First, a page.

Sozo, by Patrick Todoroff, is the story of Booker, an ex-marine suffering from PTSD. When he’s recruited to do a job for some shady folks, his suspicions that he may be walking into more than he bargained for try to deter him from following through, but he ignores his moral compass at first, succumbing to the numbness that years of violence have brought him.
After reading this story and Patrick’s other short tale, The Barrow Lover, I’ve come to realize that I really enjoy Patrick’s writing style. Many of Sozo’s sentences are short, snappy, and to the point. Patrick’s writing gives you just enough detail to see the world he wants you to see without holding your hand through it. Characters come to life through a gritty, non-apologetic lens, and the story bleeds off the page in a hell-driven cascade of bullets and memories.
Sozo is the perfect read if you’re short on time, as it only came to roughly nineteen pages on my computer. But, as short as it is, it leaves you satisfied at the end – like any good tale should. Where shorter fiction is starting to come to the surface for many self-published writers, Sozo is a perfect example of a value-priced piece of fiction that both entertains and doesn’t demand much of the reader’s valuable time, especially with Patrick’s snappy and powerful prose.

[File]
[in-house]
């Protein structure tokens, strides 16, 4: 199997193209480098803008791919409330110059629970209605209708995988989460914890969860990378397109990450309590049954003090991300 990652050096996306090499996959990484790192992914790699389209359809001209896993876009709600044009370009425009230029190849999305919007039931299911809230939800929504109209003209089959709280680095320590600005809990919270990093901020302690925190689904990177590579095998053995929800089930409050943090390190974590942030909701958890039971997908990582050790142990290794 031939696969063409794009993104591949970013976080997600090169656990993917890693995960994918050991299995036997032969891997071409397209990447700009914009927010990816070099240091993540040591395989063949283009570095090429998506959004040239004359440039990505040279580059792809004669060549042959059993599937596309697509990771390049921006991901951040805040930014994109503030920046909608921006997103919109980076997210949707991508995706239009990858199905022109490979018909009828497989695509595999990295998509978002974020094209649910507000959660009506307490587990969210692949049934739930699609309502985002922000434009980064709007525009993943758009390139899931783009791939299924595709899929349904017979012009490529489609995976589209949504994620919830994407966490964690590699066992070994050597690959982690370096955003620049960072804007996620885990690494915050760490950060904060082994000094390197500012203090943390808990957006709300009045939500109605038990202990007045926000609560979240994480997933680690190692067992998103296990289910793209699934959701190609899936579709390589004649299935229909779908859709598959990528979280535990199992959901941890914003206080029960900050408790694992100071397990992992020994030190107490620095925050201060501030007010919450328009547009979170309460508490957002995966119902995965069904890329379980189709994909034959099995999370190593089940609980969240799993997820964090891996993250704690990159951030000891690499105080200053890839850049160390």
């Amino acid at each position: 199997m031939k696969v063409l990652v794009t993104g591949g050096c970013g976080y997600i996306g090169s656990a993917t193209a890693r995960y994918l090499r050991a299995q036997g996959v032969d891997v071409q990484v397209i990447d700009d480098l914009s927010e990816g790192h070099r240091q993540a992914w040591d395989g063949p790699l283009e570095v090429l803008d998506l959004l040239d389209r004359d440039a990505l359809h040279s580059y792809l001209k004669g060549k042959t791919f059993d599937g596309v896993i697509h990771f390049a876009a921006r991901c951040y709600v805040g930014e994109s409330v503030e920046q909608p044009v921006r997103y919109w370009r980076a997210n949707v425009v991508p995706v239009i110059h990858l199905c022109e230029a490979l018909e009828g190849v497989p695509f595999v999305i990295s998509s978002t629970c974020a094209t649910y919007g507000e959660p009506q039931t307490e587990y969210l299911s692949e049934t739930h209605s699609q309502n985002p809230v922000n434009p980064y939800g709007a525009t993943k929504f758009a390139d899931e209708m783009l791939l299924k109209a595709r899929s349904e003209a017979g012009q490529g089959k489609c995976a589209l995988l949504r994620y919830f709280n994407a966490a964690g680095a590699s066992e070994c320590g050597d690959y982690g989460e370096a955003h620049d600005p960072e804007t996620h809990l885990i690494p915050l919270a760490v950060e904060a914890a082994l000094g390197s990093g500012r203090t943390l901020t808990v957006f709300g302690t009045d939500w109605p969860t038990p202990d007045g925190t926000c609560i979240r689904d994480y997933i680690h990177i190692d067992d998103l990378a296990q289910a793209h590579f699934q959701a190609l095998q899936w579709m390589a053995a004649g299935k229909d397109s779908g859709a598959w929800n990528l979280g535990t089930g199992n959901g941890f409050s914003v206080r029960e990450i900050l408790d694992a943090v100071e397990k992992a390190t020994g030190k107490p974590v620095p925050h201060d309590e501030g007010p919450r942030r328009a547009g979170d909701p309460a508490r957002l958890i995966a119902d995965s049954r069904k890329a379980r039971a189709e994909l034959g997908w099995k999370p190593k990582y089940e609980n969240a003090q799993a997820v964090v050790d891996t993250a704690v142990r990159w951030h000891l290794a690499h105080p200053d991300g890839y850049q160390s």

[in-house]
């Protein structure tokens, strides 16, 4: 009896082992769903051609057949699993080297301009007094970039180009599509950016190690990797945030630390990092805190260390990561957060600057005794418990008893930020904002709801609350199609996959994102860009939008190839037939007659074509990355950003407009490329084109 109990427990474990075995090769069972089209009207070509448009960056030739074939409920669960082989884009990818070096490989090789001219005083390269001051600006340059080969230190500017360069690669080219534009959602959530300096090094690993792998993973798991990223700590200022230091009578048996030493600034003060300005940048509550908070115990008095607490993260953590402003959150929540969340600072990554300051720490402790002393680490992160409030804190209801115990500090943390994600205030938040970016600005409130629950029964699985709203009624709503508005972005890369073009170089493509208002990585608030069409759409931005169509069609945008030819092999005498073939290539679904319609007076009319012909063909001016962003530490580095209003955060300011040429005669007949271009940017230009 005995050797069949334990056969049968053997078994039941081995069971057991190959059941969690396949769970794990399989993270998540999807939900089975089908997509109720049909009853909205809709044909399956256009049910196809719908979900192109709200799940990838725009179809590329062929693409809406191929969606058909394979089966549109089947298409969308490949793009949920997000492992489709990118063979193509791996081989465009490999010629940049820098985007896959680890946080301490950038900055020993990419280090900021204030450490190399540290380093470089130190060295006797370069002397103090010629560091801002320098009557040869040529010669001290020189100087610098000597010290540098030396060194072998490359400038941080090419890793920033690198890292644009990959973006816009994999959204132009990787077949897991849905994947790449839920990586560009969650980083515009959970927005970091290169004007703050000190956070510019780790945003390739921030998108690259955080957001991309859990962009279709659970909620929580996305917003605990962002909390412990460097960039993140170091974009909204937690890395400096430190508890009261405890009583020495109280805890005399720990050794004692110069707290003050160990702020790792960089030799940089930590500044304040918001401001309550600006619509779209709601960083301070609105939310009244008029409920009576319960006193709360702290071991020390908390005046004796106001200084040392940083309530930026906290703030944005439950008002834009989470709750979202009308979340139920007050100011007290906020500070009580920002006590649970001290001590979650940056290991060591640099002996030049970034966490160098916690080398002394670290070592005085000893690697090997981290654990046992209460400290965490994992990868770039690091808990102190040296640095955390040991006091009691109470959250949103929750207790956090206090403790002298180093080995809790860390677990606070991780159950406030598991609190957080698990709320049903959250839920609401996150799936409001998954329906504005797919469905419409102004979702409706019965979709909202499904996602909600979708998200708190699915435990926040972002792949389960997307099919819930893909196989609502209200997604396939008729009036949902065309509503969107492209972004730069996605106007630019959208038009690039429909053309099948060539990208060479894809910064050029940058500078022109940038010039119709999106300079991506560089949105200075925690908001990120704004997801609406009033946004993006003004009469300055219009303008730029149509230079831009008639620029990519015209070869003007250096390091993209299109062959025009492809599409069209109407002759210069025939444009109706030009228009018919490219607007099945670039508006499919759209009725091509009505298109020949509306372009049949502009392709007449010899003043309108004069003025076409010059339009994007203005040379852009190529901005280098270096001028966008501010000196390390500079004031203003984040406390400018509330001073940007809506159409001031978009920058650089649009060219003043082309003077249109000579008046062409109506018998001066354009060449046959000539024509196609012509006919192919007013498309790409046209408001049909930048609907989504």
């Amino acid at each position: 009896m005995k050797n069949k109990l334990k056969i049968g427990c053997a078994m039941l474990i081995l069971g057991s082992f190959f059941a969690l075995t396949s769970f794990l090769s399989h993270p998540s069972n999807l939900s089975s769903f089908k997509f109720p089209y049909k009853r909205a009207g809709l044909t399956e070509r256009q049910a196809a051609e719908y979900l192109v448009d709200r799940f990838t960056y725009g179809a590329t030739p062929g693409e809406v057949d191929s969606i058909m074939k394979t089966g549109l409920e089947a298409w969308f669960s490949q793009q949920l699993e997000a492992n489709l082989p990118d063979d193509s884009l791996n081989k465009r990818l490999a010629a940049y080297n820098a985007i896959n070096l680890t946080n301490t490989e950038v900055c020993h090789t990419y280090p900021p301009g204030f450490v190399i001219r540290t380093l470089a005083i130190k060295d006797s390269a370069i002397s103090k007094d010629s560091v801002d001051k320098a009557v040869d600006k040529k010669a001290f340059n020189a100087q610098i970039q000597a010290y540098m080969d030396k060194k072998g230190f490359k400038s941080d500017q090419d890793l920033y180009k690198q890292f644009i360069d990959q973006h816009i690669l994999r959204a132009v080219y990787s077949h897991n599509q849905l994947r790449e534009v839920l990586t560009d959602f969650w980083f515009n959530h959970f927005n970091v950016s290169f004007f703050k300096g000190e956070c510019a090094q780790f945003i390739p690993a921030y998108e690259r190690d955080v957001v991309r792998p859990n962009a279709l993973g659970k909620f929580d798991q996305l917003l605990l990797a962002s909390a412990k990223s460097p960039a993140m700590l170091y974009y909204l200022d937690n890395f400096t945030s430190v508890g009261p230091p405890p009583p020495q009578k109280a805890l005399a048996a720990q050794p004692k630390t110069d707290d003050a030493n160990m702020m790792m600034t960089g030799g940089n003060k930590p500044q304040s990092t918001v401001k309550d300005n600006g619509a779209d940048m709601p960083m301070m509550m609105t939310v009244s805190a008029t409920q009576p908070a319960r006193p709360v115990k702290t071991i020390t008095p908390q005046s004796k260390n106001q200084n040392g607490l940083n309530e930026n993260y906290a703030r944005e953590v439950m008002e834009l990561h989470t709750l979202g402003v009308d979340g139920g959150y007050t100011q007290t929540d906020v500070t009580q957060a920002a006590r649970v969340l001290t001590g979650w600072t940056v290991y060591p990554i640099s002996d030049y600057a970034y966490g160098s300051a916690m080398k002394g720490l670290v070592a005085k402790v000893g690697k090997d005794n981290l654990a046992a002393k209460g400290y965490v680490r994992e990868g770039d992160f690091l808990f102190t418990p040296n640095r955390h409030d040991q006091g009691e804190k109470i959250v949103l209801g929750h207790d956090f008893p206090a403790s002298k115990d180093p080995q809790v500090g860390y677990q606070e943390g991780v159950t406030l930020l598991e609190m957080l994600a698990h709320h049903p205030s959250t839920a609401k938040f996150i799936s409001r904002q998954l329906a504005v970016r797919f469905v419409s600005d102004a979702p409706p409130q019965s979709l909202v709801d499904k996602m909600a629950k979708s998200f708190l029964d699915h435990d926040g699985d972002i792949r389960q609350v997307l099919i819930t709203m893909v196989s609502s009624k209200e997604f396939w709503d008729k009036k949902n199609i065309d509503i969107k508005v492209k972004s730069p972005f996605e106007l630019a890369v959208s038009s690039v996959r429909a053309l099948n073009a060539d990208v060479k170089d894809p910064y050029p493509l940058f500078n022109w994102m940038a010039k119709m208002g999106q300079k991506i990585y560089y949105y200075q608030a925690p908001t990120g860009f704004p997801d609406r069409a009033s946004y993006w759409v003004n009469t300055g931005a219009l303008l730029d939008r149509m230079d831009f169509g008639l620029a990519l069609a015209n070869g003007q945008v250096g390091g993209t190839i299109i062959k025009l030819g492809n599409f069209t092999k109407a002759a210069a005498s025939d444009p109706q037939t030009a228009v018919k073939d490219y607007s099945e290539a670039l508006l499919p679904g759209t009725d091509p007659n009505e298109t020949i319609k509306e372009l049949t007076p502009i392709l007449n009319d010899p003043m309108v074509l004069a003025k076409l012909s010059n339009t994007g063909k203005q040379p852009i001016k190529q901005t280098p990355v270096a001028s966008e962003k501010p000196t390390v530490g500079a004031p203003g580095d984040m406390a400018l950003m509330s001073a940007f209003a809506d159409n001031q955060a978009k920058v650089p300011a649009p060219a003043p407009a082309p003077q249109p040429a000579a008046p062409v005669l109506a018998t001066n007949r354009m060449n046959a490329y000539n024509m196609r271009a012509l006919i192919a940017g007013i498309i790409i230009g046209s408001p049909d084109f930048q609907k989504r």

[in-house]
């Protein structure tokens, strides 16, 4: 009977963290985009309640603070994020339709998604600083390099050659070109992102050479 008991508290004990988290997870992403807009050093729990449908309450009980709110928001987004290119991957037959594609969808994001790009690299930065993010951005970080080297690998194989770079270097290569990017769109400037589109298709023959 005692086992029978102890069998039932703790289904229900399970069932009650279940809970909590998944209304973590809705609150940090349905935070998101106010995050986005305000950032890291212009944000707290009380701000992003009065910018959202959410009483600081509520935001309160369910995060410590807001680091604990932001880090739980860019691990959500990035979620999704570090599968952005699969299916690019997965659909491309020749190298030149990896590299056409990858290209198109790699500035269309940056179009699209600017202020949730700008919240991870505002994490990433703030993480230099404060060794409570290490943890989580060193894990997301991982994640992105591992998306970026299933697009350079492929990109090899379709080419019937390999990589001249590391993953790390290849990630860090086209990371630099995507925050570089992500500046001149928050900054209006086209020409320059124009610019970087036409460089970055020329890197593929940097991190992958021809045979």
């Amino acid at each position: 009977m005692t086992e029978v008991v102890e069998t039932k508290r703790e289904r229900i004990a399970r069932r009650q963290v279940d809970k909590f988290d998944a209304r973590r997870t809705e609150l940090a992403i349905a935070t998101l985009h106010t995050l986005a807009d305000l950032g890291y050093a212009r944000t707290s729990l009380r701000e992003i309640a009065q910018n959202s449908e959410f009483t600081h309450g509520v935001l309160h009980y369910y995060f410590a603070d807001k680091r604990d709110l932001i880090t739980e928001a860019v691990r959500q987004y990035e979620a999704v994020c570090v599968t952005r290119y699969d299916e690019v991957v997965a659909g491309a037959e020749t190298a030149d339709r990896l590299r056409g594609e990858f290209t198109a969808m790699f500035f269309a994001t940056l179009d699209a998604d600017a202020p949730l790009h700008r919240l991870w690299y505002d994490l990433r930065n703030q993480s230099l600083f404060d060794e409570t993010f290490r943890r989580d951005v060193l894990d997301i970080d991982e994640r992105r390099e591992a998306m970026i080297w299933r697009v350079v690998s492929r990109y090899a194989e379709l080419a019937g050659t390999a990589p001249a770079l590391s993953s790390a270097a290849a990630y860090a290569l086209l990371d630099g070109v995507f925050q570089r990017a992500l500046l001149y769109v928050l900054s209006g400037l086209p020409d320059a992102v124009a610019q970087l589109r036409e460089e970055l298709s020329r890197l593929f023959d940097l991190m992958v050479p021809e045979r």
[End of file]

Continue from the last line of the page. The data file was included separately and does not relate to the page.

Without sermonizing to his readers, Patrick writes a unique form of Christian fiction that one can’t readily recognize as Christian fiction. The language may jolt you, the violence may jar you, but that’s the beauty of his storytelling power – he draws you into his world and you’re not able to leave until the last page is read.
You can grab your copy of Sozo on Amazon here.